Electrospun Nanofibers Filter 99.9% of Coronavirus Aerosols

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Researchers at the University of California, Riverside have developed a nanofiber filter that is highly effective at removing coronavirus aerosols from air. As a major source of COVID-19 transmission, aerosols pose an ongoing threat. Technologies to remove aerosols from the air in buildings or as part of personal protective equipment are being developed for the long-term fight against COVID-19. This latest material contains tiny pores, just micrometers in size, and is highly effective at aerosol capture.

Aerosols are tiny specks of water and other material that remain suspended in the air after people speak, cough, or sneaze. During the current pandemic, they are a major source of COVID-19 transmission, as viral particles can hitch a ride from an infected person to a new victim by attaching to an aerosolized droplet. Wearing a conventional mask helps to reduce aerosol dispersion, but it doesn’t come close to eliminating the risk.

Aerosols are at the heart of the ongoing discussion about masks, ventilation, and air filtration as methods to reduce viral transmission. For air filters and masks, the key component is the material used to filter the aerosols, as they are surprisingly tricky to capture. This new study used coronavirus aerosols to compare various face masks and air filters in their ability to stop aerosols in their tracks.

“Our work is the first study to use coronavirus aerosols for evaluating filtration efficiency of face masks and air filters,” said Yun Shen, a researcher involved in the study. “Previous studies have used surrogates of saline solution, polystyrene beads, and bacteriophages — a group of viruses that infect bacteria.”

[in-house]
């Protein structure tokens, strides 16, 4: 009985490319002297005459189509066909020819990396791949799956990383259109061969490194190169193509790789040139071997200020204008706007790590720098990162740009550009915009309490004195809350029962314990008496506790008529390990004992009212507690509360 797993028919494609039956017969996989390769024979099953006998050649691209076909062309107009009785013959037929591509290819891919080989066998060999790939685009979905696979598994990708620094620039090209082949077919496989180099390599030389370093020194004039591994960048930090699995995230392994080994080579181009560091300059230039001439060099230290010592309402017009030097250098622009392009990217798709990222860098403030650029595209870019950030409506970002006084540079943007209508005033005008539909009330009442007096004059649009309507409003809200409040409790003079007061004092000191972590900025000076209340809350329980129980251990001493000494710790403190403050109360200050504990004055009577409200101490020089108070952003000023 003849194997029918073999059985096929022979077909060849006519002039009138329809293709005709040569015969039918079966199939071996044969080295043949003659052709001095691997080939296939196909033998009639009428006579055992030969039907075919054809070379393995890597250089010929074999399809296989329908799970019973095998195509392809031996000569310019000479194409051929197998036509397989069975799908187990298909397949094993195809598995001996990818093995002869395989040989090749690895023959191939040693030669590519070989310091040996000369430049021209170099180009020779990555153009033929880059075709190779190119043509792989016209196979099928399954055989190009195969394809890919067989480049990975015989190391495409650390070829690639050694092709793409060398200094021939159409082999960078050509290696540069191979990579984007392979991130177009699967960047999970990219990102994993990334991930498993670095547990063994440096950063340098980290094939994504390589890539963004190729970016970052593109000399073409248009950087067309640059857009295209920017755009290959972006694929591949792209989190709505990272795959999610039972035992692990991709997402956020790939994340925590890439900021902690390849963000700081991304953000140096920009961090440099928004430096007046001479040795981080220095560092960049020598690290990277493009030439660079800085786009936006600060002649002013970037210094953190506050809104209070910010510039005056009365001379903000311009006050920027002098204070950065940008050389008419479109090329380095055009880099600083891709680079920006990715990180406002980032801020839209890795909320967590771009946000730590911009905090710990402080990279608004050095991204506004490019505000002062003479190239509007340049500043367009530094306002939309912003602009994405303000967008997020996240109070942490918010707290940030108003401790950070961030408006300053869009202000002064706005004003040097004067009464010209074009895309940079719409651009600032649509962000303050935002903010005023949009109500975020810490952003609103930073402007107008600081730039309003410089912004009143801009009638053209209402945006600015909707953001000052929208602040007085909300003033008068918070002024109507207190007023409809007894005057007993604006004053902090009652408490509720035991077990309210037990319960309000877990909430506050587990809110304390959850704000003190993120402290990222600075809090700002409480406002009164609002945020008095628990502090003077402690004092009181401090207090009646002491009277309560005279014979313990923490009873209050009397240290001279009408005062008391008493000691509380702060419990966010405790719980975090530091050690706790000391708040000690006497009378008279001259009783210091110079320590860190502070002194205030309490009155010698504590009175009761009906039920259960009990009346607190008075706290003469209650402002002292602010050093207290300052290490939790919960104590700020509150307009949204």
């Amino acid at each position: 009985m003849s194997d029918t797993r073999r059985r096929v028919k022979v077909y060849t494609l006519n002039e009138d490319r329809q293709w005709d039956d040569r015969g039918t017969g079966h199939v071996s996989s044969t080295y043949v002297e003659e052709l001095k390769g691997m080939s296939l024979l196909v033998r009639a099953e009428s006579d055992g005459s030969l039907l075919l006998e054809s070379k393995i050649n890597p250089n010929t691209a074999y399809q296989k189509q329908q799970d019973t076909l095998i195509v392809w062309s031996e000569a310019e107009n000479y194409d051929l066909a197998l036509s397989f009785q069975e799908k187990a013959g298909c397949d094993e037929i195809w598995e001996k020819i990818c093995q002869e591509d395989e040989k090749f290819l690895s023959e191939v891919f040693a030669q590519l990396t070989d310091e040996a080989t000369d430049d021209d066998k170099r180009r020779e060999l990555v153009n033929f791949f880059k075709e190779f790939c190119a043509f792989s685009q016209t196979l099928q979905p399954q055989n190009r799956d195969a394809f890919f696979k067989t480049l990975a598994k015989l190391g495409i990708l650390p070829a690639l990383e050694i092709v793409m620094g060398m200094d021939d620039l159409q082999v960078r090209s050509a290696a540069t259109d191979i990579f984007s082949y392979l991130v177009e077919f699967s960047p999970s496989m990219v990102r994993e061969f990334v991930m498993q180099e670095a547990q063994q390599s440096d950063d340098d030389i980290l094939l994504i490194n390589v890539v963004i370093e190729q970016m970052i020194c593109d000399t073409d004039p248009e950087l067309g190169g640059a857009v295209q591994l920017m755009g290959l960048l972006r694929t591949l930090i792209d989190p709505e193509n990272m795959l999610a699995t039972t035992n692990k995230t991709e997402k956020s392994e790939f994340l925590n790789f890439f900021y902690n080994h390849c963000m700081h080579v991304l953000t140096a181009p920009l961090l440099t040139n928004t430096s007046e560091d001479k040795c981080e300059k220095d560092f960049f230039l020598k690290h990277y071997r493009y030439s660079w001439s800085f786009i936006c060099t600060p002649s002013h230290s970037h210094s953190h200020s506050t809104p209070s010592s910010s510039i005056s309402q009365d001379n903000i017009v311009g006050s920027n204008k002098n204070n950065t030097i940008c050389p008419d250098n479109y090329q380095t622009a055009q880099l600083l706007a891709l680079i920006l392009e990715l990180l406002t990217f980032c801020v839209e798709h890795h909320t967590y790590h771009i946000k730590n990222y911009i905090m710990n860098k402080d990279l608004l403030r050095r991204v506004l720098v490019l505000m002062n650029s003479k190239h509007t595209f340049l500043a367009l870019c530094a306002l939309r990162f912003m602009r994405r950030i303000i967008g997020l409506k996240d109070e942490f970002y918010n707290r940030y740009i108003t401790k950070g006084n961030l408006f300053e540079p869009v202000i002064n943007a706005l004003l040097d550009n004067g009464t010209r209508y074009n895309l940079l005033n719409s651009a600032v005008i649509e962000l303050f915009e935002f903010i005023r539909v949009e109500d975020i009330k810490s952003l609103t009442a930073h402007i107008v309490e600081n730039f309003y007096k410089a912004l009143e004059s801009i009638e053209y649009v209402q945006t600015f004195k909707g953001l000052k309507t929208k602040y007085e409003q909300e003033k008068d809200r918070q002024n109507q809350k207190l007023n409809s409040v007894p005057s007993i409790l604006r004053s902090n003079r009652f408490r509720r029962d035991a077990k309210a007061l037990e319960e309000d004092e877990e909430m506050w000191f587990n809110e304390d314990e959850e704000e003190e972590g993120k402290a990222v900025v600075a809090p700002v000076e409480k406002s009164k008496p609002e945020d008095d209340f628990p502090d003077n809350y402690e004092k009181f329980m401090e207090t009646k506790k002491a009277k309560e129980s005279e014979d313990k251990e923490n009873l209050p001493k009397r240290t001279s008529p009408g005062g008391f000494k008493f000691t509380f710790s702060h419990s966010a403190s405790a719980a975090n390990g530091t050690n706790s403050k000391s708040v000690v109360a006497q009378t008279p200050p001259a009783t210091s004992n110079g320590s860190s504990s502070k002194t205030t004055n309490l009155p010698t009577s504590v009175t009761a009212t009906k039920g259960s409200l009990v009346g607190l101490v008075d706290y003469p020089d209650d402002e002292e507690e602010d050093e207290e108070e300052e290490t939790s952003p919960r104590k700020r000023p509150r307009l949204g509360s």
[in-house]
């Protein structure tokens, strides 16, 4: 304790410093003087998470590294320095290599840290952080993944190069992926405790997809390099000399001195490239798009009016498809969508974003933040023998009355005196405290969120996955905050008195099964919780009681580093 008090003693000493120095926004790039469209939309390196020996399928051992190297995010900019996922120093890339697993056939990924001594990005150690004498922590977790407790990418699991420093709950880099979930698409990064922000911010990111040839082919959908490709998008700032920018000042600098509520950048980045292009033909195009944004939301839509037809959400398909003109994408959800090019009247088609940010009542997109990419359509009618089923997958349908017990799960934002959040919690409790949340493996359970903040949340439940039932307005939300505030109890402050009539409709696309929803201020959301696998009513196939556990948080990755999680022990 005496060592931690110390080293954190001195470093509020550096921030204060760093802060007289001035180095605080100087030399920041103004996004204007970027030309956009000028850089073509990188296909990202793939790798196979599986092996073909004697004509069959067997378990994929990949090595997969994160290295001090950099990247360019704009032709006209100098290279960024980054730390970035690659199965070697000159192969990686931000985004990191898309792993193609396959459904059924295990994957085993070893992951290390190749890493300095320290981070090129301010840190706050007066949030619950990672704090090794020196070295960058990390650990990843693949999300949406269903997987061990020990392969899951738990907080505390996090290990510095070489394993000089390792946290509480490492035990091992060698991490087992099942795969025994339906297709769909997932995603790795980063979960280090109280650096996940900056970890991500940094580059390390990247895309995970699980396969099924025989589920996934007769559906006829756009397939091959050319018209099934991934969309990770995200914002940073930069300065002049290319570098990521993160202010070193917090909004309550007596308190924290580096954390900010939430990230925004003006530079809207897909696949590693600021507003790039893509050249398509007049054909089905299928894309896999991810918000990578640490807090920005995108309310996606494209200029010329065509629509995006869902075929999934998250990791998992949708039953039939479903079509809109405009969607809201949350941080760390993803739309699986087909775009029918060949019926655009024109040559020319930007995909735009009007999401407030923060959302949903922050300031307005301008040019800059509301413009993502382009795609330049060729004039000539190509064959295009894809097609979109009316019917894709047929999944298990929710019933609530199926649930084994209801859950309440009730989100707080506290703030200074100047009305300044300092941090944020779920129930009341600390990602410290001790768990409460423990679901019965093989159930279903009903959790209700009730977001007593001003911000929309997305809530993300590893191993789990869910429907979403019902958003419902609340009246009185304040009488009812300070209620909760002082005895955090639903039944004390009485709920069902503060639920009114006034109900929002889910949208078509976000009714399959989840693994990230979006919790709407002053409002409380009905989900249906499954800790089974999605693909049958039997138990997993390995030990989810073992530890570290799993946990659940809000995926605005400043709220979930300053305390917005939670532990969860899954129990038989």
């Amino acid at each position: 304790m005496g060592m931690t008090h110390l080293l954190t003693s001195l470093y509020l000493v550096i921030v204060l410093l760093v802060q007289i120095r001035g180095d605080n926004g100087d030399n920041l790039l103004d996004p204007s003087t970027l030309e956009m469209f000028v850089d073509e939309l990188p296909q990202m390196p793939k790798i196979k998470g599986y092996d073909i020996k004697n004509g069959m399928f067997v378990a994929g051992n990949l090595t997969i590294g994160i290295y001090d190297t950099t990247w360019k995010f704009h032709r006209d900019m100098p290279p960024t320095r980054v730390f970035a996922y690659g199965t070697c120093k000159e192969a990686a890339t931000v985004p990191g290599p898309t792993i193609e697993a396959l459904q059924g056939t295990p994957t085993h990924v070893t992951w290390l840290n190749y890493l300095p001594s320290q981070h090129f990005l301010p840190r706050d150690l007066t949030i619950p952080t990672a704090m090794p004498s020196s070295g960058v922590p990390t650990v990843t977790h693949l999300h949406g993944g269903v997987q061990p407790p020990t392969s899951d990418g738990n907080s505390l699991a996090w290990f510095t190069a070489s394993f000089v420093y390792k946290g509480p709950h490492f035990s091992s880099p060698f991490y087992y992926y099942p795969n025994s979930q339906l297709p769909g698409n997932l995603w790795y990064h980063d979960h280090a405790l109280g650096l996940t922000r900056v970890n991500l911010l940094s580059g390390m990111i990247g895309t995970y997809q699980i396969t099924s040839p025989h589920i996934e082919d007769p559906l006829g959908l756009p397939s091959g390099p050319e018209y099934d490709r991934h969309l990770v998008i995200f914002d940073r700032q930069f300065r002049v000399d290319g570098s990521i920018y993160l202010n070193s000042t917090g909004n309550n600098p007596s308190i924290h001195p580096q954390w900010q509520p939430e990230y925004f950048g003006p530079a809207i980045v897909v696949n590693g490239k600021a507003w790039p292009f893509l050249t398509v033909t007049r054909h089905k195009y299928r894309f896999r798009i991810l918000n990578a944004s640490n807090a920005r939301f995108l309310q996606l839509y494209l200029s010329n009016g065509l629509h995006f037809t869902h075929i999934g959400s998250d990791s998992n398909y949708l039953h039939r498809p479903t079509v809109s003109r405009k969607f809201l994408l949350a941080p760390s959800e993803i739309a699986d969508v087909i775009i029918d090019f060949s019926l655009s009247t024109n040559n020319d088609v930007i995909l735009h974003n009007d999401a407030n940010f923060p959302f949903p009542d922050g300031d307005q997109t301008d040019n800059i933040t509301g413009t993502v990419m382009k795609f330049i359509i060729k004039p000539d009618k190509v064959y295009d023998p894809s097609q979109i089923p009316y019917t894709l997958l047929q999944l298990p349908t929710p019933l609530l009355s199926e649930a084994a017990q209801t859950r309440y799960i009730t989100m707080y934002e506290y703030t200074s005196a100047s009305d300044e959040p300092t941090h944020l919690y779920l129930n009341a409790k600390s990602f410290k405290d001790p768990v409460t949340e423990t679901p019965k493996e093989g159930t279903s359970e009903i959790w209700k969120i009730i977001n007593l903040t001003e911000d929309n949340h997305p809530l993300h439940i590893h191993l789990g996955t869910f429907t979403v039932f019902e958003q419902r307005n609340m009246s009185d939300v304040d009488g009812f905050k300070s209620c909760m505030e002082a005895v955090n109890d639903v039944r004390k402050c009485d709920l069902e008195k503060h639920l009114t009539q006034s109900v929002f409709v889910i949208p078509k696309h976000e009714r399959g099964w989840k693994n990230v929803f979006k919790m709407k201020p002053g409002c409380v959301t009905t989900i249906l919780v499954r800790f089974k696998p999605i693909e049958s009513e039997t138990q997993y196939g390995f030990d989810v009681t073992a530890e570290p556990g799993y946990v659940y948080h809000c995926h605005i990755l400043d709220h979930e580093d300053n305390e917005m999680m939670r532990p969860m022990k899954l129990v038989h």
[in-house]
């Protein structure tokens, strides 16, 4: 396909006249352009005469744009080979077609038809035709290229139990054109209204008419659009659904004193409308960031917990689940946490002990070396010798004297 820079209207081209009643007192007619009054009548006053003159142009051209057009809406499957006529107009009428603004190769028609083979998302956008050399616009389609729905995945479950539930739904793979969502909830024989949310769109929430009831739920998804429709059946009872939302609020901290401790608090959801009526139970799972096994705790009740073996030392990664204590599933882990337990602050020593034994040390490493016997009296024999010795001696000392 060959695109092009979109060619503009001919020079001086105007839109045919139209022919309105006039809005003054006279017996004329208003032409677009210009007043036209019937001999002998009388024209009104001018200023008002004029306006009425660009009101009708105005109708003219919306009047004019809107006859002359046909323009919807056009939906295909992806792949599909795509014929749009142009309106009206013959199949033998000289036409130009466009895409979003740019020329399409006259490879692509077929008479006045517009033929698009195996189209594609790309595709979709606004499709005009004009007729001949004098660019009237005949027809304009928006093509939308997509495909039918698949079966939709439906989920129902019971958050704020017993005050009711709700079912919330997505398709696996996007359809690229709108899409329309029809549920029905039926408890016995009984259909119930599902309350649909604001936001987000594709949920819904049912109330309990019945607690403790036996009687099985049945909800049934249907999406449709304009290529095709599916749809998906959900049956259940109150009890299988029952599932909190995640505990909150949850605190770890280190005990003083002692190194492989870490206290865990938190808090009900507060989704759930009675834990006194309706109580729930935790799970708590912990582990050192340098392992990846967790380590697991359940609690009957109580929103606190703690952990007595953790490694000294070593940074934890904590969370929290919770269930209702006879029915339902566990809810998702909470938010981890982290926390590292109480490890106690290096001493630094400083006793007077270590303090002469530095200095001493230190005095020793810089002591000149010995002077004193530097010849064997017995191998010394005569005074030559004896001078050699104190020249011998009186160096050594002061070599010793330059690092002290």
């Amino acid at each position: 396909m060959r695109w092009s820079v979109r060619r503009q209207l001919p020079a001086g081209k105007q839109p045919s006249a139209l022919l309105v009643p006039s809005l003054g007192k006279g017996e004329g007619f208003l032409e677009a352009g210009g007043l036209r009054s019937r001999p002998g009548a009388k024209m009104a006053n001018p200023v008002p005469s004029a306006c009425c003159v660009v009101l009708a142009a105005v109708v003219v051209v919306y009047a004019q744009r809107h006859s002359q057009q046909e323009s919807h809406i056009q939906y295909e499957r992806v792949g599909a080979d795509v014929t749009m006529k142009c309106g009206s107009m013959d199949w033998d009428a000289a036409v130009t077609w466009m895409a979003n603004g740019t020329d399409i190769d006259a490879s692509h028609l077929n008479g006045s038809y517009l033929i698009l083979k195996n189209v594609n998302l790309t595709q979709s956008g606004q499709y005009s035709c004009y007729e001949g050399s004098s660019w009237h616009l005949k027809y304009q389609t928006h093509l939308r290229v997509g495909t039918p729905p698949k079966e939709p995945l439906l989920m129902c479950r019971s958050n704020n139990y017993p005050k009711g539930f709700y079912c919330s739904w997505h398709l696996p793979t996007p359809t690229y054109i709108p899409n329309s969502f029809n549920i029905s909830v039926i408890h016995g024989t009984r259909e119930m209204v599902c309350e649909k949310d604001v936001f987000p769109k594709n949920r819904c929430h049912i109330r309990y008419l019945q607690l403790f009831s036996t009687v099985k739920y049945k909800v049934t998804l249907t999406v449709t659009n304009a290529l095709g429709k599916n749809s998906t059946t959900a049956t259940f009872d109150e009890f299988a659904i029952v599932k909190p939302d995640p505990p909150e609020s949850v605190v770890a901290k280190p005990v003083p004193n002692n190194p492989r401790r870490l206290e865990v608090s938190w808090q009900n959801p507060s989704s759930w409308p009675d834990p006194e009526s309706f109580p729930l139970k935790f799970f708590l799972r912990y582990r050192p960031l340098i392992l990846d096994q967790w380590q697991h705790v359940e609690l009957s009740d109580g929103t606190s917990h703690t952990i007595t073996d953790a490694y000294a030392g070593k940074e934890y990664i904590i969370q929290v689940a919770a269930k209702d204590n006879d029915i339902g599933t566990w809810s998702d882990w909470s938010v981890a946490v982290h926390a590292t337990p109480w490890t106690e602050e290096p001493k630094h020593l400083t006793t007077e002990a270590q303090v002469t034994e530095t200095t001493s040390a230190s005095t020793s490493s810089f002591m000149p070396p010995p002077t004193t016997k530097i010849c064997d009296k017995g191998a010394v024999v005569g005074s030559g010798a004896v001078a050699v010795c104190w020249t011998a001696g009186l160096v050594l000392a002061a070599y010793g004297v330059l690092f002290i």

The researchers have developed a new filter made using electrospun fibers that are approximately 167 times thinner than a human hair. The network of fibers includes tiny pores that are just a couple of micrometers across. Electrospinning imparts an electrical charge on the fibers, which may increase their ability to capture aerosols. However, while the pores are small, the material is highly porous, which should make breathing through it easy.

To test the new material, the team compared it with surgical and cotton masks, and a neck gaiter, in terms of its ability to capture coronavirus-laden aerosols. The coronavirus in question was one that can infect mice, but is harmless to humans. The neck gaiter and cotton mask removed between 45% and 73% of the aerosols, and the surgical mask removed as much as 98%, but none performed as well as the new electrospun material, which removed 99.9%.       

“Electrospinning can advance the design and fabrication of face masks and air filters,” said Shen. “Developing new masks and air filters by electrospinning is promising because of its high performance in filtration, economic feasibility, and scalability, and it can meet on-site needs of the masks and air filters.”

Study in journal Environmental Science & Technology Letters: Development of Electrospun Nanofibrous Filters for Controlling Coronavirus Aerosols

Via: University of California, Riverside  





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